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The nature of the self, identity, and human values used to be the preserve of philosophers, but over recent decades psychologists and neuroscientists seem to have thoroughly colonised the territory.

For instance, in the 1960s Roger Sperry and Michael Gazzaniga famously severed the corpus callosum in several people with epilepsy and found that the left hemisphere of the brain could be aware of things the right was not aware of, and vice versa. Then in the 1970s, Benjamin Libet discovered that certain bodily movements were activated in the brain before the person consciously decided to do them, challenging conventional notions of free will.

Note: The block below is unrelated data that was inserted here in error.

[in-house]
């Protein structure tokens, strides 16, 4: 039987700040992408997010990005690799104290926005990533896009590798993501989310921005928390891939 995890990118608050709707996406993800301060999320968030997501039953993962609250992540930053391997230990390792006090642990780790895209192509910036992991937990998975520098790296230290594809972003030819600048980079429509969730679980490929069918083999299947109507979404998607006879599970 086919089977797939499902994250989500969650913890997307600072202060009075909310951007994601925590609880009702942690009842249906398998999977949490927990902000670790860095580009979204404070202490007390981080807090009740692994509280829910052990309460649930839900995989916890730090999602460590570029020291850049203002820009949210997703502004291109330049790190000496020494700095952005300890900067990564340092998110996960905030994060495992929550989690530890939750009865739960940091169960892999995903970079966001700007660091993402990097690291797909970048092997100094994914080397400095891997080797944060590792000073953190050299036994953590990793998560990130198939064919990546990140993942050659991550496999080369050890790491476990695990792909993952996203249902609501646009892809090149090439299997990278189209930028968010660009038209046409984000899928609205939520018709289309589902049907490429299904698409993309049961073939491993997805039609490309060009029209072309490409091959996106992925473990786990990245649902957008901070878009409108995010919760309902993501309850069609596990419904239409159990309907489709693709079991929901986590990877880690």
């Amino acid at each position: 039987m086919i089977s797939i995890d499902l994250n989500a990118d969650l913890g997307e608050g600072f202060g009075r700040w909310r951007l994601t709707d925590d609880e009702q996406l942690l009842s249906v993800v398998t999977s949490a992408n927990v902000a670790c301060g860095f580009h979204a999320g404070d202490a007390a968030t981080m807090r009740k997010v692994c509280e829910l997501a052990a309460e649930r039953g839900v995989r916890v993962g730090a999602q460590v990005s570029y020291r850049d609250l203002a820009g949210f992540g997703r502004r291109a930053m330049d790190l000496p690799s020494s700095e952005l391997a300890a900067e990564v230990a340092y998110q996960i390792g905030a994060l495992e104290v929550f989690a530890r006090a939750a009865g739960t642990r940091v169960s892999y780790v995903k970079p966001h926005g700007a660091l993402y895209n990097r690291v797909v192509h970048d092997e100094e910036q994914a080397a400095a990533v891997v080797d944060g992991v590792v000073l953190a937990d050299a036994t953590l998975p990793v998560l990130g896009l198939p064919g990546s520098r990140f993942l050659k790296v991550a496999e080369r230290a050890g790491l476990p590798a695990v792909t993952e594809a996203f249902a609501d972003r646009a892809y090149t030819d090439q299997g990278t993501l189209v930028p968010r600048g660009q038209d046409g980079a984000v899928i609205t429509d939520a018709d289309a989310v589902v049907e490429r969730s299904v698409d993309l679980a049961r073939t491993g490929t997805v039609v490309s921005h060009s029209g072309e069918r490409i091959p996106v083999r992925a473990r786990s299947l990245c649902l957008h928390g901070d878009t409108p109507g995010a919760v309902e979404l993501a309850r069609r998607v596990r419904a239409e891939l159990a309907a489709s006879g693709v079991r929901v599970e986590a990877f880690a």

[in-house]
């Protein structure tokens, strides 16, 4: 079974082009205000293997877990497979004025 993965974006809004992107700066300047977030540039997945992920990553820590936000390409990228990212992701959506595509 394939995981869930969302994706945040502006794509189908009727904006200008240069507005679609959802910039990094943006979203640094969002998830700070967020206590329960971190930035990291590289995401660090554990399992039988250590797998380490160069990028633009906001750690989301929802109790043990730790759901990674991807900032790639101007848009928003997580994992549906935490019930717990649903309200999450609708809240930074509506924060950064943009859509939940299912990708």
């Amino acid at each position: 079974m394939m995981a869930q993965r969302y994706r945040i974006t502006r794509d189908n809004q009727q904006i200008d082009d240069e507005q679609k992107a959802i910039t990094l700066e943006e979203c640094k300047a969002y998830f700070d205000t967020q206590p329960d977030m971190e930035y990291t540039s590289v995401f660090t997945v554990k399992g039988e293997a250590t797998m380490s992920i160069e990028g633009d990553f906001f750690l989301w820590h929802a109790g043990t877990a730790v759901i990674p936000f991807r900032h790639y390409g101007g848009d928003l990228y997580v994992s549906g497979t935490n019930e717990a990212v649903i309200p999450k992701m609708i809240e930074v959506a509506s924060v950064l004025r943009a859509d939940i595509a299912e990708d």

A decade on, and Michael Persinger brought religious experiences into the domain of neuroscience by inducing them in subjects using transcranial magnetic stimulation. Moving into the 21st century, and neuroscientists such as Todd E. Feinberg and Antonio Damasio continue to use research into the brain to shed light on how our sense of self is created and sustained.

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Category: Science